Why there's so much anxiety in the media business right now

rupert murdoch

In every corner of the media business right now, something is up for sale. What's going on?

The answer: At a time of tremendous change in media consumption, big companies are trying to get bigger and upstarts are trying to survive. Many decisions are really just reactions to Google and Facebook's power over the digital advertising marketplace.

"The digital advertising duopoly of Google and Facebook -- in which they take in 2017 about 90% of all the digital ad dollar growth -- drives everyone else in media to run tighter ships," analyst Ken Doctor said in a Friday column.

This week we learned that Comcast, Verizon and other companies are circling 21st Century Fox; that Mashable is being sold to Ziff Davis at a fire sale price; and that the magazine publisher Meredith is bidding for Time Inc. again.

A number of other prominent media companies are also looking for an "out" in the form of a sale.

"I think there's one common thread between these, and it's really the quest for scale," said Michael J. Wolf, CEO of Activate, a media and tech consulting firm.

"Those who don't have it are looking for it, and those who do are trying to suck up everything else that they can get," Wolf said.

Related: 21st Century Fox on the block

At the top end, media giants like Comcast and Disney are looking for new ways to grow, especially in digital and international directions.

Two of the industry's biggest names, Disney and 21st Century Fox, led by two of its biggest titans, Bob Iger and Rupert Murdoch, have been key players in that phenomenon. Disney recently approached 21st Century Fox about buying some of its parts, including its movie studio and its entertainment cable channels, because Disney wants to own more must-see programming to compete with challengers like Netflix.

Fox's willingness to talk about a sale caused other bidders to call, including Comcast and Verizon.

Wolf said it's unclear if 21st Century Fox's Rupert Murdoch and his sons will really end up selling. Some analysts were caught off guard by the media mogul's apparent willingness to entertain a deal.

"We're at a moment where, despite some of the challenges in the industry, these are pretty scarce assets and they're of tremendous value," Wolf said.

21st Century Fox stock is trading up about 4% on Friday in the wake of the Comcast and Verizon talks, which were first reported by the Wall Street Journal.

But there's some uncertainty about whether any Fox deal would meet regulatory muster.

The Justice Department's intensive review of AT&T's bid for Time Warner, which appears to be heading to court, has stirred speculation that the Trump administration isn't as merger-friendly as analysts had thought.

"I suspect a lot of people in the industry are just on pause waiting to see what happens with our deal," AT&T CEO Randall Stephenson said last week.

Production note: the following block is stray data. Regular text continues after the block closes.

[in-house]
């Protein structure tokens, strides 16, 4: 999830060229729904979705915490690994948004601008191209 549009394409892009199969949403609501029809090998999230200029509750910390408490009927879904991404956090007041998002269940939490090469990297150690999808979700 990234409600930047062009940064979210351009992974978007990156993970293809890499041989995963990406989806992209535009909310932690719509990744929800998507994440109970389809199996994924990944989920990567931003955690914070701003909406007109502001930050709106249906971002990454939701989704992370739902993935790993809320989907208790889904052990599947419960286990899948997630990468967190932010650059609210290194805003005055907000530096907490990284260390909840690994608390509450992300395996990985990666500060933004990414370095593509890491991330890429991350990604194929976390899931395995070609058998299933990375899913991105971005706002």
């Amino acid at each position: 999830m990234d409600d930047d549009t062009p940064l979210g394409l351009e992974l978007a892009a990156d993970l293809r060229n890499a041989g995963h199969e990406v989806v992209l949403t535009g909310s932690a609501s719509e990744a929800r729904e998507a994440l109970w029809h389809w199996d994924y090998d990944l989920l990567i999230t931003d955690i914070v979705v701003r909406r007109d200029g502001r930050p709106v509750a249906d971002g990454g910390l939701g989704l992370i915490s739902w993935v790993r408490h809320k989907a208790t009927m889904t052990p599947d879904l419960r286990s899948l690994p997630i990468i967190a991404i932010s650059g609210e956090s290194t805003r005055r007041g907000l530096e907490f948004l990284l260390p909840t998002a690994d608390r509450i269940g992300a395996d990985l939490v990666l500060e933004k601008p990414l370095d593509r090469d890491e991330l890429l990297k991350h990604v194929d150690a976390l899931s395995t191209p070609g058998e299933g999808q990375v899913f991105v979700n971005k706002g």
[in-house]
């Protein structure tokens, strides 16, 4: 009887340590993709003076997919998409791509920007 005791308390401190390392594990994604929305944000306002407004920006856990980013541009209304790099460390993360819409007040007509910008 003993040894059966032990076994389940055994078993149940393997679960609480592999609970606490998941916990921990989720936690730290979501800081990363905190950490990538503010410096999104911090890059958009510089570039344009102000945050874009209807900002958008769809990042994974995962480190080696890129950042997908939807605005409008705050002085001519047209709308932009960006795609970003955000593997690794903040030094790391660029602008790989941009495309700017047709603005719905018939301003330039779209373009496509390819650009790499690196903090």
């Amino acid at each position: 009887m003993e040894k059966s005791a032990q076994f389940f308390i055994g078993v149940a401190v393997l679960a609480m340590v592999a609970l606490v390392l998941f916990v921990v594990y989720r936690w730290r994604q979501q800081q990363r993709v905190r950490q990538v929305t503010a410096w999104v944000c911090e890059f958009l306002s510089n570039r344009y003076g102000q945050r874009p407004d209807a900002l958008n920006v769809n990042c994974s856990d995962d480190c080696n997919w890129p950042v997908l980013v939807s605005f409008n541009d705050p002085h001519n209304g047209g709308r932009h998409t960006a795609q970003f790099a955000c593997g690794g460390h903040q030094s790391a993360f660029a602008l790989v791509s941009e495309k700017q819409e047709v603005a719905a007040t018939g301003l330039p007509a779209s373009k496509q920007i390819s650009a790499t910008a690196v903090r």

On the other hand, Trump's Federal Communications Commission has taken several actions that ease the way for one TV station owner, Sinclair, to buy another, Tribune.

Each case and each deal is different. But there are some commonalities across media sectors. Generally speaking, at this moment in time, the more reliant on advertising revenues you are, the more vulnerable you are.

That's why digital publishers are trying to diversify their revenue sources -- through subscription, commerce and other methods.

To that end, the Journal broke several other media deal stories on Thursday.

"You could feel the ground shifting in profound ways in media, from the digital darlings' troubles to the big ticket M&A," media and marketing editor Amol Sharma told CNN.

One of the Journal's scoops was about BuzzFeed being "on track to miss its revenue target for this year by a significant amount." The digital media darling was "targeting revenue of around $350 million in 2017 but is expected to fall short of that figure by about 15% to 20%," a roughly $50 to $70 million shortfall, the paper said.

Startups like BuzzFeed are growing, but they're not meeting the sky-high expectations of investors.

Witness Mashable, which was valued at $250 million early last year, but is now reportedly selling itself to Ziff Davis for just $50 million.

"Some of the growth in digital is slowing down, partially because of the power of Google and Facebook," Wolf said. "It's just very hard to be an independent company in this environment."

Print magazine publishers are in a similarly precarious position -- still making lots of money, but suffering from slowdowns.

That's partly why Meredith is renewing its effort to buy rival magazine publisher Time Inc. This time, Meredith has the backing of the Koch brothers, according to the Journal and The New York Times.

Time Inc. stock surged this week on reports of the new takeover bid.

"Members of Time Inc.'s board have received the offer" from Meredith "and have begun discussing the matter," according to the Journal.

A version of this column first appeared in the "Reliable Sources" newsletter. Sign up here!


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